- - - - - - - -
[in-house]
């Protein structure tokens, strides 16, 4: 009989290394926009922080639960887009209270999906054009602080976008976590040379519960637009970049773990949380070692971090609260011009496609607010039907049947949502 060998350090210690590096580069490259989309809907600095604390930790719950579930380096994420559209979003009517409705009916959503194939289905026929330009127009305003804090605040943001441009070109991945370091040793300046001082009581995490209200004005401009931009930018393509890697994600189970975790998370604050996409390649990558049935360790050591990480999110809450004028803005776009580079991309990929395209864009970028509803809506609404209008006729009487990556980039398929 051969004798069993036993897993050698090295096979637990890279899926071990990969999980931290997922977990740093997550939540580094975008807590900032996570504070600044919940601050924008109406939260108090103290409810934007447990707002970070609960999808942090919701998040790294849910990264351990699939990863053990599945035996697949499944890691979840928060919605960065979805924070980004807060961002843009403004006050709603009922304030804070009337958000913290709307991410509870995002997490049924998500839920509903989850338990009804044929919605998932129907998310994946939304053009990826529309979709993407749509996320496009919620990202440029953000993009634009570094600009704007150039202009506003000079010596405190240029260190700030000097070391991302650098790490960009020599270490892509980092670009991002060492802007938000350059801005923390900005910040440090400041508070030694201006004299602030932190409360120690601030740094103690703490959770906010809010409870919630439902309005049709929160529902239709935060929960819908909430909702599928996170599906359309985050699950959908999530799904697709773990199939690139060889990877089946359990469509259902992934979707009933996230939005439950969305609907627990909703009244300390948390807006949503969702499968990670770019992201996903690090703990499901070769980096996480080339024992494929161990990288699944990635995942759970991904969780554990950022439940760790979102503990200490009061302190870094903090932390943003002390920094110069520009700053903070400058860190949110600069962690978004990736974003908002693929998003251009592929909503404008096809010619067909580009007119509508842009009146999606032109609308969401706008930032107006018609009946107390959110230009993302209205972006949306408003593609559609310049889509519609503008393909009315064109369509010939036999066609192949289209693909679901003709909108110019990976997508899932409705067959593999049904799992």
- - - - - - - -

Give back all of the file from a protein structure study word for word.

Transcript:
[in-house]
């Protein structure tokens, strides 16, 4: 009989290394926009922080639960887009209270999906054009602080976008976590040379519960637009970049773990949380070692971090609260011009496609607010039907049947949502 060998350090210690590096580069490259989309809907600095604390930790719950579930380096994420559209979003009517409705009916959503194939289905026929330009127009305003804090605040943001441009070109991945370091040793300046001082009581995490209200004005401009931009930018393509890697994600189970975790998370604050996409390649990558049935360790050591990480999110809450004028803005776009580079991309990929395209864009970028509803809506609404209008006729009487990556980039398929 051969004798069993036993897993050698090295096979637990890279899926071990990969999980931290997922977990740093997550939540580094975008807590900032996570504070600044919940601050924008109406939260108090103290409810934007447990707002970070609960999808942090919701998040790294849910990264351990699939990863053990599945035996697949499944890691979840928060919605960065979805924070980004807060961002843009403004006050709603009922304030804070009337958000913290709307991410509870995002997490049924998500839920509903989850338990009804044929919605998932129907998310994946939304053009990826529309979709993407749509996320496009919620990202440029953000993009634009570094600009704007150039202009506003000079010596405190240029260190700030000097070391991302650098790490960009020599270490892509980092670009991002060492802007938000350059801005923390900005910040440090400041508070030694201006004299602030932190409360120690601030740094103690703490959770906010809010409870919630439902309005049709929160529902239709935060929960819908909430909702599928996170599906359309985050699950959908999530799904697709773990199939690139060889990877089946359990469509259902992934979707009933996230939005439950969305609907627990909703009244300390948390807006949503969702499968990670770019992201996903690090703990499901070769980096996480080339024992494929161990990288699944990635995942759970991904969780554990950022439940760790979102503990200490009061302190870094903090932390943003002390920094110069520009700053903070400058860190949110600069962690978004990736974003908002693929998003251009592929909503404008096809010619067909580009007119509508842009009146999606032109609308969401706008930032107006018609009946107390959110230009993302209205972006949306408003593609559609310049889509519609503008393909009315064109369509010939036999066609192949289209693909679901003709909108110019990976997508899932409705067959593999049904799992």